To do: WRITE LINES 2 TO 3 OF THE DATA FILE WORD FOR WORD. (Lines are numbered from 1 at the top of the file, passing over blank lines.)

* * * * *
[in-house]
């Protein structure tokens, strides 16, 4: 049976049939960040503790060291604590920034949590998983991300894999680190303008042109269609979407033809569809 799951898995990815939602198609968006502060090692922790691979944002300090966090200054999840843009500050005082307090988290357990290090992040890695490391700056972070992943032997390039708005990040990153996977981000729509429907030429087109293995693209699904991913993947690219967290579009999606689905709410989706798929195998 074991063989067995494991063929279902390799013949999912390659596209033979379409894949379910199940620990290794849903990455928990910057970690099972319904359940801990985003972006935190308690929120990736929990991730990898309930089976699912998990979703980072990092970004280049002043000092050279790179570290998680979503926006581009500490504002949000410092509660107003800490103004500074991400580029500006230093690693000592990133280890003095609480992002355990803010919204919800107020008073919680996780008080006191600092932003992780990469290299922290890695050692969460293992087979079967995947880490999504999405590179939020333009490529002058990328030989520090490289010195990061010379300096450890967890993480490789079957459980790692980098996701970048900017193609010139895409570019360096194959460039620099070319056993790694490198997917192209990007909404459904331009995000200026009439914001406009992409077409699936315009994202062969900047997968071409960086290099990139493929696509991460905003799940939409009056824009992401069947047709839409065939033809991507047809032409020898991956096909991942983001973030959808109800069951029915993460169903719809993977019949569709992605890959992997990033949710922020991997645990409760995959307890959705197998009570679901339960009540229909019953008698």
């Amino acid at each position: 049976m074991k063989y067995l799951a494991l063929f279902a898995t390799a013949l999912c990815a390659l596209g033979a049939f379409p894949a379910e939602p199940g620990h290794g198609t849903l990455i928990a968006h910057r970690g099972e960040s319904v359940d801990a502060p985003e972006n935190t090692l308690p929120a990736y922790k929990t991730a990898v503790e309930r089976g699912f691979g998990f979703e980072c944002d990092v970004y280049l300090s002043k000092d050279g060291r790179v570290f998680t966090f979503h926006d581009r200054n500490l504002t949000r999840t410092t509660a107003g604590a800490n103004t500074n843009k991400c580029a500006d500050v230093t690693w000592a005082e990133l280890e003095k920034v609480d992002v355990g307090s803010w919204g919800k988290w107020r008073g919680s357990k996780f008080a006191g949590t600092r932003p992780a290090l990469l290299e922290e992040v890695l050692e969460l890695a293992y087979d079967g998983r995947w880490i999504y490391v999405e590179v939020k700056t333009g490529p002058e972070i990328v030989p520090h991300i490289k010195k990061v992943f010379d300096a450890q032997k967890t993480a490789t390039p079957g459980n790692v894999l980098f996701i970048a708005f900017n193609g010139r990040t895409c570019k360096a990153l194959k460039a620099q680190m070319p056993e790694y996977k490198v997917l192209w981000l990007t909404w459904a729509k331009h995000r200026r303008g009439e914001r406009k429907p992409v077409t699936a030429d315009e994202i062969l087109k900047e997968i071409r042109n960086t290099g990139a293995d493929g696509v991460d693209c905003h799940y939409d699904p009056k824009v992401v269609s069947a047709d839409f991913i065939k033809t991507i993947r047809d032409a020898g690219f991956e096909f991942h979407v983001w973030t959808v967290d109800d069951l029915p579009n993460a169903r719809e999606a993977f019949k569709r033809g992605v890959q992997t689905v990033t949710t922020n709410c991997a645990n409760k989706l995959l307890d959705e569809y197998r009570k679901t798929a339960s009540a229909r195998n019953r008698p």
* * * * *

């Protein structure tokens, strides 16, 4: 049976049939960040503790060291604590920034949590998983991300894999680190303008042109269609979407033809569809 799951898995990815939602198609968006502060090692922790691979944002300090966090200054999840843009500050005082307090988290357990290090992040890695490391700056972070992943032997390039708005990040990153996977981000729509429907030429087109293995693209699904991913993947690219967290579009999606689905709410989706798929195998 074991063989067995494991063929279902390799013949999912390659596209033979379409894949379910199940620990290794849903990455928990910057970690099972319904359940801990985003972006935190308690929120990736929990991730990898309930089976699912998990979703980072990092970004280049002043000092050279790179570290998680979503926006581009500490504002949000410092509660107003800490103004500074991400580029500006230093690693000592990133280890003095609480992002355990803010919204919800107020008073919680996780008080006191600092932003992780990469290299922290890695050692969460293992087979079967995947880490999504999405590179939020333009490529002058990328030989520090490289010195990061010379300096450890967890993480490789079957459980790692980098996701970048900017193609010139895409570019360096194959460039620099070319056993790694490198997917192209990007909404459904331009995000200026009439914001406009992409077409699936315009994202062969900047997968071409960086290099990139493929696509991460905003799940939409009056824009992401069947047709839409065939033809991507047809032409020898991956096909991942983001973030959808109800069951029915993460169903719809993977019949569709992605890959992997990033949710922020991997645990409760995959307890959705197998009570679901339960009540229909019953008698």
């Amino acid at each position: 049976m074991k063989y067995l799951a494991l063929f279902a898995t390799a013949l999912c990815a390659l596209g033979a049939f379409p894949a379910e939602p199940g620990h290794g198609t849903l990455i928990a968006h910057r970690g099972e960040s319904v359940d801990a502060p985003e972006n935190t090692l308690p929120a990736y922790k929990t991730a990898v503790e309930r089976g699912f691979g998990f979703e980072c944002d990092v970004y280049l300090s002043k000092d050279g060291r790179v570290f998680t966090f979503h926006d581009r200054n500490l504002t949000r999840t410092t509660a107003g604590a800490n103004t500074n843009k991400c580029a500006d500050v230093t690693w000592a005082e990133l280890e003095k920034v609480d992002v355990g307090s803010w919204g919800k988290w107020r008073g919680s357990k996780f008080a006191g949590t600092r932003p992780a290090l990469l290299e922290e992040v890695l050692e969460l890695a293992y087979d079967g998983r995947w880490i999504y490391v999405e590179v939020k700056t333009g490529p002058e972070i990328v030989p520090h991300i490289k010195k990061v992943f010379d300096a450890q032997k967890t993480a490789t390039p079957g459980n790692v894999l980098f996701i970048a708005f900017n193609g010139r990040t895409c570019k360096a990153l194959k460039a620099q680190m070319p056993e790694y996977k490198v997917l192209w981000l990007t909404w459904a729509k331009h995000r200026r303008g009439e914001r406009k429907p992409v077409t699936a030429d315009e994202i062969l087109k900047e997968i071409r042109n960086t290099g990139a293995d493929g696509v991460d693209c905003h799940y939409d699904p009056k824009v992401v269609s069947a047709d839409f991913i065939k033809t991507i993947r047809d032409a020898g690219f991956e096909f991942h979407v983001w973030t959808v967290d109800d069951l029915p579009n993460a169903r719809e999606a993977f019949k569709r033809g992605v890959q992997t689905v990033t949710t922020n709410c991997a645990n409760k989706l995959l307890d959705e569809y197998r009570k679901t798929a339960s009540a229909r195998n019953r008698p």